With little public notice, the D.C. Department of Transportation reduced rush-hour commuter traffic on busy 16th Street from three lanes to two lanes yesterday and, according to some who use that way to work, produced one of the worst traffic jams in memory.
Alice Edwards, who works in downtown Washington, put it this way: "I started to go from Silver Spring down 16th Street and at Blair Circle," which is at the District-Maryland line, "we found to our horror we weren't going anywhere . . . In my rear-vision mirror, I swear I could see people crying."
Tara Hamilton, the D.C. DOT spokesman, said the department eliminated the center reversible lane of the five-lane street, making the traffic flow two lanes in each direction at all times instead of three-and-two in the rush hour, favoring inbound in the morning and outbound in the afternoon. The middle lane is now for left turns only.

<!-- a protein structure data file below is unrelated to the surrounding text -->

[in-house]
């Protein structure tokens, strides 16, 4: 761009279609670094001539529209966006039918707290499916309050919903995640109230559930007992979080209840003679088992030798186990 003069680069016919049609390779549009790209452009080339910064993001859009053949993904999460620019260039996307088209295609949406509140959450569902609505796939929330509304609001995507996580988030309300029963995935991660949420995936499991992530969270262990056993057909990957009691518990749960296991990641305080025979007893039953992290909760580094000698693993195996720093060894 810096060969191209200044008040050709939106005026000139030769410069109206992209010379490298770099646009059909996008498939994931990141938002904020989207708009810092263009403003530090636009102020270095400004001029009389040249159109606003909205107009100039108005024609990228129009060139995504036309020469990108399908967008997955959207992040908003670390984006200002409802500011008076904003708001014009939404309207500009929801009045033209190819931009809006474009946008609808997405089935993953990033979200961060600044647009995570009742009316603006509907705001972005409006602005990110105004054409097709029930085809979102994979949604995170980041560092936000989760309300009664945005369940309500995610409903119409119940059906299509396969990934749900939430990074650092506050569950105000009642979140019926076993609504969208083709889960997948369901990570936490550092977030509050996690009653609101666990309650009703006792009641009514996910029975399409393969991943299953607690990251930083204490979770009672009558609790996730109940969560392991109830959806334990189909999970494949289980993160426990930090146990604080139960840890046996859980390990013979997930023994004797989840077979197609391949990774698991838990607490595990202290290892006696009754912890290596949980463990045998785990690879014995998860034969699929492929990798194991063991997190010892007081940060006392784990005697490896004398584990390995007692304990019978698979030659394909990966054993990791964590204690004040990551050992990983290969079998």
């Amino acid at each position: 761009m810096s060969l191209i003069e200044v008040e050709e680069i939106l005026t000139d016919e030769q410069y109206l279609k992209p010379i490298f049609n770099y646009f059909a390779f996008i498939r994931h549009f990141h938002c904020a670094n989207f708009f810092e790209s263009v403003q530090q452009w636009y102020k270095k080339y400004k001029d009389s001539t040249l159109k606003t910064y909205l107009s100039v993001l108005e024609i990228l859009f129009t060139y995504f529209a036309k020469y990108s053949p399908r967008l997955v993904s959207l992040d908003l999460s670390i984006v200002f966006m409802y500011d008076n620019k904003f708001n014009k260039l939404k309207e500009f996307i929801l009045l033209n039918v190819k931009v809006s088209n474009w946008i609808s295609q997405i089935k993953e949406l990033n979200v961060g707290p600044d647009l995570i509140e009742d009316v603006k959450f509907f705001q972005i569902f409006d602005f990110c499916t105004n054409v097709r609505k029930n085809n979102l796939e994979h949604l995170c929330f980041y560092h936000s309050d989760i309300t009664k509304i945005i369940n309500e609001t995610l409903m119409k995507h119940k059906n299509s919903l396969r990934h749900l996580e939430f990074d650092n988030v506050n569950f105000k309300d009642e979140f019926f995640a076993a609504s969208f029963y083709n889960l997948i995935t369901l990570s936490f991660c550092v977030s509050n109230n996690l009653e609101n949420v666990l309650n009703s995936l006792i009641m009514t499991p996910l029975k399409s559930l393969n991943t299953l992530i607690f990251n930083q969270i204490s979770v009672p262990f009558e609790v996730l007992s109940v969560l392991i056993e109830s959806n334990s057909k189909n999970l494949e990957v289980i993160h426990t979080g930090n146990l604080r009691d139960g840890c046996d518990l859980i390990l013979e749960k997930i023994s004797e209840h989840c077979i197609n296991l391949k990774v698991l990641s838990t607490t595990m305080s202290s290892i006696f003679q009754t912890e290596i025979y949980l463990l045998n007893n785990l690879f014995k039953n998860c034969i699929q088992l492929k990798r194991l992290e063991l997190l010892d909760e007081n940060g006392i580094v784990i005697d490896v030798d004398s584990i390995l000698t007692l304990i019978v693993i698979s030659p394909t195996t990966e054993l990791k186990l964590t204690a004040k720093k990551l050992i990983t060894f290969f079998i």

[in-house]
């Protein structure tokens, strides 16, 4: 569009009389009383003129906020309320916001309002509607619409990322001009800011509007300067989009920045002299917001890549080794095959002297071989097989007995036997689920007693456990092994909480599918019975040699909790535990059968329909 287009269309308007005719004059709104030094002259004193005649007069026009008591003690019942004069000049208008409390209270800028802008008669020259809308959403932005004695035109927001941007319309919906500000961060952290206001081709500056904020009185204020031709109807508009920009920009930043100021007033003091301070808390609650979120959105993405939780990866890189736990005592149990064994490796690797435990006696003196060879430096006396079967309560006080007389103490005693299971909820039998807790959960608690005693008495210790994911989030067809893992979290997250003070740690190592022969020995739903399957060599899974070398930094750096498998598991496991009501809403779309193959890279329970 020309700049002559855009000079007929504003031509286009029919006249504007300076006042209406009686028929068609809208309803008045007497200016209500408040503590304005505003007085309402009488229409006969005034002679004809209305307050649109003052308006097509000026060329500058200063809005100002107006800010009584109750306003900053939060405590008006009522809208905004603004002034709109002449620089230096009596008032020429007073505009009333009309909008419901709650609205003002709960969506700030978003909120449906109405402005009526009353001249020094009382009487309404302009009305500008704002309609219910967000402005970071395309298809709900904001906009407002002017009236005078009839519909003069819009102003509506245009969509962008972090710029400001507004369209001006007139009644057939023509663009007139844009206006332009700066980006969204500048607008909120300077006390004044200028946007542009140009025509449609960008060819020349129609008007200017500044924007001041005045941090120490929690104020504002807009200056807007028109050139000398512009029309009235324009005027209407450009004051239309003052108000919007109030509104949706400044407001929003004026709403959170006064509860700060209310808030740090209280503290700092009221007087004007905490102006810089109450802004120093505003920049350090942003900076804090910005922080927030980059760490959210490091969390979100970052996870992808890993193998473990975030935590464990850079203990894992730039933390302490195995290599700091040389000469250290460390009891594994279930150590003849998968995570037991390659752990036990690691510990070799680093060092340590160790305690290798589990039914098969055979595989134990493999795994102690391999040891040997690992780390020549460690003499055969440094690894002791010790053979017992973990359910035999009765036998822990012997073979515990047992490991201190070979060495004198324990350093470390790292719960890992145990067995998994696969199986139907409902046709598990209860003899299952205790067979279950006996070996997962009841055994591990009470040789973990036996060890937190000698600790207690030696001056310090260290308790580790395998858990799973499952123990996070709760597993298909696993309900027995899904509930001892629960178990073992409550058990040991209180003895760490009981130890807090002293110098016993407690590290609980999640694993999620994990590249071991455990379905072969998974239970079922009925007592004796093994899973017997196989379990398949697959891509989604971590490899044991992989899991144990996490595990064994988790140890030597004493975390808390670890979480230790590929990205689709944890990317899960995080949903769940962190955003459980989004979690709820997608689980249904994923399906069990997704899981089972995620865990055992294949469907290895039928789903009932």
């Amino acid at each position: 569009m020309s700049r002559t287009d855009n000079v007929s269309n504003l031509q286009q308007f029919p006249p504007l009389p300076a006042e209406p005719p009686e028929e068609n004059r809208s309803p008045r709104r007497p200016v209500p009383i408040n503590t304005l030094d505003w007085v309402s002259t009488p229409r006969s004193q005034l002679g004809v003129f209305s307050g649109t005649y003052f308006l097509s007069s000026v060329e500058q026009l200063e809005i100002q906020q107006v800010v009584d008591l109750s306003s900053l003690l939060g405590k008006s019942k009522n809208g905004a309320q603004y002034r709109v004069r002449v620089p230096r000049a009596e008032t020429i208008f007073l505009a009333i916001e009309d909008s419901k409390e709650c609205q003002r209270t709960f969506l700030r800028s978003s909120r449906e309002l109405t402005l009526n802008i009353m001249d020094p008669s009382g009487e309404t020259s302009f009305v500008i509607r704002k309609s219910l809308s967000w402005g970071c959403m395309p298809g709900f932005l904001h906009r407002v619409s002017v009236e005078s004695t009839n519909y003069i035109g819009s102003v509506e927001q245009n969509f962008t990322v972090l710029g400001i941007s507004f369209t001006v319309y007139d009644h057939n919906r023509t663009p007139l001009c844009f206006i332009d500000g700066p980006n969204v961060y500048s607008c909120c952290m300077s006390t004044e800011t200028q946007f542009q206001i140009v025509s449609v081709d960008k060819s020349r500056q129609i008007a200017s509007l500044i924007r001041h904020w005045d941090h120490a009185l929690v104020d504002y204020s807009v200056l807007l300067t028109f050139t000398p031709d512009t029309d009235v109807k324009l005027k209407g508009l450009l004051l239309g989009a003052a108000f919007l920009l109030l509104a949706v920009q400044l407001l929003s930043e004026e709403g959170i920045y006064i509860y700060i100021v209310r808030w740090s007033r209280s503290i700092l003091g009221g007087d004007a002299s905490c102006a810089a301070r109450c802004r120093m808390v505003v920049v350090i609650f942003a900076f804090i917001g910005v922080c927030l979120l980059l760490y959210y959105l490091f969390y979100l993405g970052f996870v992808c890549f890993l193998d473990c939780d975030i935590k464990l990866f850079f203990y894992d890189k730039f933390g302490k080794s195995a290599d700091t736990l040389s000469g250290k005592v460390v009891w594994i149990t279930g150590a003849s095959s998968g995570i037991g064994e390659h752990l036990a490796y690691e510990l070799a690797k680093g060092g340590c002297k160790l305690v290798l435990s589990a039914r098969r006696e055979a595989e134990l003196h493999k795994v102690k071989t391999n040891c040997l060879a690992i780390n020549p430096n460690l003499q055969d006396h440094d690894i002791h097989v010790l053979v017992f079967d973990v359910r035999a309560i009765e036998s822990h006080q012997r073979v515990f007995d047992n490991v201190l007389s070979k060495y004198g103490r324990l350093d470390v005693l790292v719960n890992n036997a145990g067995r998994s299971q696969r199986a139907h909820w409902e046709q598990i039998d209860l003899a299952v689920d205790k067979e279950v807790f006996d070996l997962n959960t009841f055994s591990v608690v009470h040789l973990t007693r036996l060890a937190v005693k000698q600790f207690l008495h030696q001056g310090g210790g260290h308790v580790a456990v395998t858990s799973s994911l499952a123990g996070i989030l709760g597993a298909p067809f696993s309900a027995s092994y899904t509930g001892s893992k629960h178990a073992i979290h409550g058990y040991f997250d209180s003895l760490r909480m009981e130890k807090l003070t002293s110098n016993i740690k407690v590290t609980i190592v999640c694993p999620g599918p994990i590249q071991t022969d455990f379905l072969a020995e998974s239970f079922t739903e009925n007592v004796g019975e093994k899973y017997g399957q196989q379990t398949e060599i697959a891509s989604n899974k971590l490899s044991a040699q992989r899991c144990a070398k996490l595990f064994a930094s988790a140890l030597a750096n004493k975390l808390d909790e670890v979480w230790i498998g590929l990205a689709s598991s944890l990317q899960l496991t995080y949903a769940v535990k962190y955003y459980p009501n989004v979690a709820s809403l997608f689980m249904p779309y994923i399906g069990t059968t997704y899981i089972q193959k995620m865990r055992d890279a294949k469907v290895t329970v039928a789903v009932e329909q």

The reason for the change, Hamilton said, is that two months from now the department will begin rebuilding 16th Street between Arkansas Avenue and Emerson Street, requiring the shutdown of one lane in rush hours and additional lanes at other times. "We wanted to give motorists the opportunity to adjust their travel patterns," she said.
But Hamilton said she learned of the timing of the change on Friday, too late to issue more than a perfunctory last-minute announcement to news media. She said signs were posted Friday along 16th Street announcing yesterday's restriction, triggering several "calls Friday morning asking, 'What crazy thing are you doing?' "
She urged motorists to switch to Metro or to drive via Georgia Avenue.